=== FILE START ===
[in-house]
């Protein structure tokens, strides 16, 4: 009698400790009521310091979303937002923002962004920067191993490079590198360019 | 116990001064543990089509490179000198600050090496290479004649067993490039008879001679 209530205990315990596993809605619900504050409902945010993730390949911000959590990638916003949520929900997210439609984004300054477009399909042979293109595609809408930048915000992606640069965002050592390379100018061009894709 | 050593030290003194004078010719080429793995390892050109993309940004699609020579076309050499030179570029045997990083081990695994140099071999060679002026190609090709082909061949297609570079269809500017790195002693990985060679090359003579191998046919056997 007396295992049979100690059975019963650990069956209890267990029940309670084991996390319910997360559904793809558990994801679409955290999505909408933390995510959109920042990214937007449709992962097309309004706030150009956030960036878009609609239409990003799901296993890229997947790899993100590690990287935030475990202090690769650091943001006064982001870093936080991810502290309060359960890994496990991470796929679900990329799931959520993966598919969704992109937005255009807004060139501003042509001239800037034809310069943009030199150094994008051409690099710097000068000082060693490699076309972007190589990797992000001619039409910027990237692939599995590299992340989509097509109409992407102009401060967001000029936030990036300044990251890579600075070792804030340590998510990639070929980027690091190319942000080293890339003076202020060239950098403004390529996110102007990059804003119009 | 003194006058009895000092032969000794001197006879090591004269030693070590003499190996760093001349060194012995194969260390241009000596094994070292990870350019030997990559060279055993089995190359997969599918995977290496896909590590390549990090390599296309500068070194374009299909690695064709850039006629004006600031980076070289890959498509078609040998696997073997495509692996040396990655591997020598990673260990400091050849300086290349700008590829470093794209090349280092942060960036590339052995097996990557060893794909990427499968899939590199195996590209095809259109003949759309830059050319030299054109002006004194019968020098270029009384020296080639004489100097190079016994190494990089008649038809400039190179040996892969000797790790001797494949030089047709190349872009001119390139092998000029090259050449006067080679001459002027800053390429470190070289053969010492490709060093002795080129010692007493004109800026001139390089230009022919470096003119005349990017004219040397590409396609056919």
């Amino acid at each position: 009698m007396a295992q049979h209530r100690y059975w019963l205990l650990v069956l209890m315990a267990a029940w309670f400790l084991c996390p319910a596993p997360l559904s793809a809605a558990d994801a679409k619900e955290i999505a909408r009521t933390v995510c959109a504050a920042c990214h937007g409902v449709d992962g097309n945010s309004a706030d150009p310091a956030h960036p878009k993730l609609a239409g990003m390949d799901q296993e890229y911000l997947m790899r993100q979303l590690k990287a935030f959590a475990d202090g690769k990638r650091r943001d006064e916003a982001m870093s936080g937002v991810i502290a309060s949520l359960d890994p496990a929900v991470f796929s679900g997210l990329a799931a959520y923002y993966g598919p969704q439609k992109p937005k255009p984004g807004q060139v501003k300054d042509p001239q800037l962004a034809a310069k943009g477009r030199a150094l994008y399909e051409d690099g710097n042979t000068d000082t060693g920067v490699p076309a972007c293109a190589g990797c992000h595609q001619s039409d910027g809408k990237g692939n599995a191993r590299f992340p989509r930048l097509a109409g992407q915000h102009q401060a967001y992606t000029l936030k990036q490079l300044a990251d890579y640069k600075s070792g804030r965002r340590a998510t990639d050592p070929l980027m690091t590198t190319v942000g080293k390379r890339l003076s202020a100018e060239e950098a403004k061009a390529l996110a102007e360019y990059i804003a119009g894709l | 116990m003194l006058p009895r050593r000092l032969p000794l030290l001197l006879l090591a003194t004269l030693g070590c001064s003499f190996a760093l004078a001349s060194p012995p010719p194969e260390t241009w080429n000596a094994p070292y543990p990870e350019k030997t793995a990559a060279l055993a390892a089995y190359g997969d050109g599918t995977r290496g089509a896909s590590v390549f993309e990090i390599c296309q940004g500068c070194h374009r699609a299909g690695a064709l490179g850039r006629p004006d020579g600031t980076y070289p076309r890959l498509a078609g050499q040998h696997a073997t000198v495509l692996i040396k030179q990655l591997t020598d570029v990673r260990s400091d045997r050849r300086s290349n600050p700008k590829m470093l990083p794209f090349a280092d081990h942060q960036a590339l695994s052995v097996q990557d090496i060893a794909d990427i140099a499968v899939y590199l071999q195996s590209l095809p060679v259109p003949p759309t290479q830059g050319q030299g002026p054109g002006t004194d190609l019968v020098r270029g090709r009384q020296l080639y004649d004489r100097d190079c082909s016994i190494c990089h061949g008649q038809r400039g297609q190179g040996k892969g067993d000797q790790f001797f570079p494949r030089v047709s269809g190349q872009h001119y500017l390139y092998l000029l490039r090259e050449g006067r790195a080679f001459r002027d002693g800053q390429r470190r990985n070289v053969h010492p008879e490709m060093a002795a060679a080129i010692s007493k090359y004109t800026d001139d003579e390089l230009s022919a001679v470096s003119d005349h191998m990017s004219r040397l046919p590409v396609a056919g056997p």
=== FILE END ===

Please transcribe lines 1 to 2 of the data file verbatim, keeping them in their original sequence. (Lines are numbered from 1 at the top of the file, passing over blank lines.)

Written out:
[in-house]
């Protein structure tokens, strides 16, 4: 009698400790009521310091979303937002923002962004920067191993490079590198360019 | 116990001064543990089509490179000198600050090496290479004649067993490039008879001679 209530205990315990596993809605619900504050409902945010993730390949911000959590990638916003949520929900997210439609984004300054477009399909042979293109595609809408930048915000992606640069965002050592390379100018061009894709 | 050593030290003194004078010719080429793995390892050109993309940004699609020579076309050499030179570029045997990083081990695994140099071999060679002026190609090709082909061949297609570079269809500017790195002693990985060679090359003579191998046919056997 007396295992049979100690059975019963650990069956209890267990029940309670084991996390319910997360559904793809558990994801679409955290999505909408933390995510959109920042990214937007449709992962097309309004706030150009956030960036878009609609239409990003799901296993890229997947790899993100590690990287935030475990202090690769650091943001006064982001870093936080991810502290309060359960890994496990991470796929679900990329799931959520993966598919969704992109937005255009807004060139501003042509001239800037034809310069943009030199150094994008051409690099710097000068000082060693490699076309972007190589990797992000001619039409910027990237692939599995590299992340989509097509109409992407102009401060967001000029936030990036300044990251890579600075070792804030340590998510990639070929980027690091190319942000080293890339003076202020060239950098403004390529996110102007990059804003119009 | 003194006058009895000092032969000794001197006879090591004269030693070590003499190996760093001349060194012995194969260390241009000596094994070292990870350019030997990559060279055993089995190359997969599918995977290496896909590590390549990090390599296309500068070194374009299909690695064709850039006629004006600031980076070289890959498509078609040998696997073997495509692996040396990655591997020598990673260990400091050849300086290349700008590829470093794209090349280092942060960036590339052995097996990557060893794909990427499968899939590199195996590209095809259109003949759309830059050319030299054109002006004194019968020098270029009384020296080639004489100097190079016994190494990089008649038809400039190179040996892969000797790790001797494949030089047709190349872009001119390139092998000029090259050449006067080679001459002027800053390429470190070289053969010492490709060093002795080129010692007493004109800026001139390089230009022919470096003119005349990017004219040397590409396609056919």